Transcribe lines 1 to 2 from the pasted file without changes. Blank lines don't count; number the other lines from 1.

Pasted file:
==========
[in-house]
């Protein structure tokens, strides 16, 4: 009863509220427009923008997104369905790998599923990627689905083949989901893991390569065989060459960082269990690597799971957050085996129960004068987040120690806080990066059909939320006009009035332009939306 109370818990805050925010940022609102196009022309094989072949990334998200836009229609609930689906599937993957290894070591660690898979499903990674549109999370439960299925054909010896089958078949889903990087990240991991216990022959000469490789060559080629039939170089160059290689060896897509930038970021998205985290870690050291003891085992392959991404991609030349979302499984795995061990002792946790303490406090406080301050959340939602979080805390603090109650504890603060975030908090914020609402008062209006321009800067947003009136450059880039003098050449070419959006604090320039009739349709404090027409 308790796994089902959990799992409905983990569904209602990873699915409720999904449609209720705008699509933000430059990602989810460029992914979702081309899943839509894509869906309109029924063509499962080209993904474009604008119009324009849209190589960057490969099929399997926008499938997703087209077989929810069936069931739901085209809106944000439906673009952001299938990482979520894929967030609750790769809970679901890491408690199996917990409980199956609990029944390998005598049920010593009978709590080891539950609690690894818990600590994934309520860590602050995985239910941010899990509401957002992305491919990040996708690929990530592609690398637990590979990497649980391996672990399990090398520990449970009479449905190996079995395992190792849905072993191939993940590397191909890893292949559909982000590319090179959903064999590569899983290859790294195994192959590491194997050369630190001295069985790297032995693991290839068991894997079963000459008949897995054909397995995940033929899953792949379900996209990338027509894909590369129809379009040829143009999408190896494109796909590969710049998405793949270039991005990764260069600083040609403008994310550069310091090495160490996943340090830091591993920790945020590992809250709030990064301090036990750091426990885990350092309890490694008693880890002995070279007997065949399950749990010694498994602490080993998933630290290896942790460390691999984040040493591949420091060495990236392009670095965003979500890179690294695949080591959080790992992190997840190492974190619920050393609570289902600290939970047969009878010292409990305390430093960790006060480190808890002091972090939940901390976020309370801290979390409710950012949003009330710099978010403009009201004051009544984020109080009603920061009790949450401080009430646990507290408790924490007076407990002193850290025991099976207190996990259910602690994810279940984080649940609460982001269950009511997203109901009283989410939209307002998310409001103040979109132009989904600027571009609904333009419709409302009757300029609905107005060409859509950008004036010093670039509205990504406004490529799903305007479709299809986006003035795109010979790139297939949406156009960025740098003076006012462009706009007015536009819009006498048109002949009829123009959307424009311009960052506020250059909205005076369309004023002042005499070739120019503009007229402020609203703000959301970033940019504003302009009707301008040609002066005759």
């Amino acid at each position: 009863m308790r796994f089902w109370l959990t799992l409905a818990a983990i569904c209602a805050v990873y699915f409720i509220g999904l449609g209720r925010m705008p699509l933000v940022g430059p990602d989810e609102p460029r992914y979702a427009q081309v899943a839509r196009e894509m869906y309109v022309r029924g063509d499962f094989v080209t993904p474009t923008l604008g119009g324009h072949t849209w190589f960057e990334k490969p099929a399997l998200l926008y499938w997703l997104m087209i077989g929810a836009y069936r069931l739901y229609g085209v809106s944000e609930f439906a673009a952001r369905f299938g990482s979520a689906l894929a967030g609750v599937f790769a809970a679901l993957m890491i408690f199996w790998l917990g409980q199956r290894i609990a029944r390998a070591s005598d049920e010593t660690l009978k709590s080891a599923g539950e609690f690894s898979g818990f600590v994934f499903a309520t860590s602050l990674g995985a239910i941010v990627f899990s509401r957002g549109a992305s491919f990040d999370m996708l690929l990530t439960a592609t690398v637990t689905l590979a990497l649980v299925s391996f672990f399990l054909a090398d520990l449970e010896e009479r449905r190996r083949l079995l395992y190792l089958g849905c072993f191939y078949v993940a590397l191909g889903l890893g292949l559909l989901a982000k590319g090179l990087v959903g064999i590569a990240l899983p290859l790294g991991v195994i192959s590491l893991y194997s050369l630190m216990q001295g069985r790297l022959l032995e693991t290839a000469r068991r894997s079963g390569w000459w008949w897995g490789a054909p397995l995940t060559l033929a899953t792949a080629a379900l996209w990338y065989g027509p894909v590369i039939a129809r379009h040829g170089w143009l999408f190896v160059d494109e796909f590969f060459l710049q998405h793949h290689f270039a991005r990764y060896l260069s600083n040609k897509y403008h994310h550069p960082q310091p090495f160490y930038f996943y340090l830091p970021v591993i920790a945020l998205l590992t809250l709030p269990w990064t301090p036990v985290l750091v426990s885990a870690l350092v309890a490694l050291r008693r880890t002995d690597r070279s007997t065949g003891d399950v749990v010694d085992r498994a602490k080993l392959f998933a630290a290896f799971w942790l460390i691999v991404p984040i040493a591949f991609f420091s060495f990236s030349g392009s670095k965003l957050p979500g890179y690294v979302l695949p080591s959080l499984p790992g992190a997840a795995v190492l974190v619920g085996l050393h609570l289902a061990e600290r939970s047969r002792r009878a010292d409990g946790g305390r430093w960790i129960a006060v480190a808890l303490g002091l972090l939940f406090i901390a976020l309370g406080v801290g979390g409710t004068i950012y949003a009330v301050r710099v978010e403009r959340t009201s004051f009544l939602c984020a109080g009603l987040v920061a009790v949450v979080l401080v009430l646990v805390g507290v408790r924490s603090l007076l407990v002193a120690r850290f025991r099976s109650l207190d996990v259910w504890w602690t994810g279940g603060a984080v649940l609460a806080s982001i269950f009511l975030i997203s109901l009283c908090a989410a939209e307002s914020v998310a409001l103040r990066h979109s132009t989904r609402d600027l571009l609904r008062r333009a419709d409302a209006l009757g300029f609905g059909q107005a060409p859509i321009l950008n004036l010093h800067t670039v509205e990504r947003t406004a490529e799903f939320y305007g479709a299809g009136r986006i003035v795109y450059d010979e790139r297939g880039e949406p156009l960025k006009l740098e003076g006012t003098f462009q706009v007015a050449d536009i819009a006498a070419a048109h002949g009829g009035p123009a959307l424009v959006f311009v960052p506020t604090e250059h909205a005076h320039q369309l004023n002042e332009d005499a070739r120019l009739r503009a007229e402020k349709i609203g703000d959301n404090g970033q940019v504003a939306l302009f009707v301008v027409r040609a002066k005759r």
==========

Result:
[in-house]
């Protein structure tokens, strides 16, 4: 009863509220427009923008997104369905790998599923990627689905083949989901893991390569065989060459960082269990690597799971957050085996129960004068987040120690806080990066059909939320006009009035332009939306 109370818990805050925010940022609102196009022309094989072949990334998200836009229609609930689906599937993957290894070591660690898979499903990674549109999370439960299925054909010896089958078949889903990087990240991991216990022959000469490789060559080629039939170089160059290689060896897509930038970021998205985290870690050291003891085992392959991404991609030349979302499984795995061990002792946790303490406090406080301050959340939602979080805390603090109650504890603060975030908090914020609402008062209006321009800067947003009136450059880039003098050449070419959006604090320039009739349709404090027409 308790796994089902959990799992409905983990569904209602990873699915409720999904449609209720705008699509933000430059990602989810460029992914979702081309899943839509894509869906309109029924063509499962080209993904474009604008119009324009849209190589960057490969099929399997926008499938997703087209077989929810069936069931739901085209809106944000439906673009952001299938990482979520894929967030609750790769809970679901890491408690199996917990409980199956609990029944390998005598049920010593009978709590080891539950609690690894818990600590994934309520860590602050995985239910941010899990509401957002992305491919990040996708690929990530592609690398637990590979990497649980391996672990399990090398520990449970009479449905190996079995395992190792849905072993191939993940590397191909890893292949559909982000590319090179959903064999590569899983290859790294195994192959590491194997050369630190001295069985790297032995693991290839068991894997079963000459008949897995054909397995995940033929899953792949379900996209990338027509894909590369129809379009040829143009999408190896494109796909590969710049998405793949270039991005990764260069600083040609403008994310550069310091090495160490996943340090830091591993920790945020590992809250709030990064301090036990750091426990885990350092309890490694008693880890002995070279007997065949399950749990010694498994602490080993998933630290290896942790460390691999984040040493591949420091060495990236392009670095965003979500890179690294695949080591959080790992992190997840190492974190619920050393609570289902600290939970047969009878010292409990305390430093960790006060480190808890002091972090939940901390976020309370801290979390409710950012949003009330710099978010403009009201004051009544984020109080009603920061009790949450401080009430646990507290408790924490007076407990002193850290025991099976207190996990259910602690994810279940984080649940609460982001269950009511997203109901009283989410939209307002998310409001103040979109132009989904600027571009609904333009419709409302009757300029609905107005060409859509950008004036010093670039509205990504406004490529799903305007479709299809986006003035795109010979790139297939949406156009960025740098003076006012462009706009007015536009819009006498048109002949009829123009959307424009311009960052506020250059909205005076369309004023002042005499070739120019503009007229402020609203703000959301970033940019504003302009009707301008040609002066005759």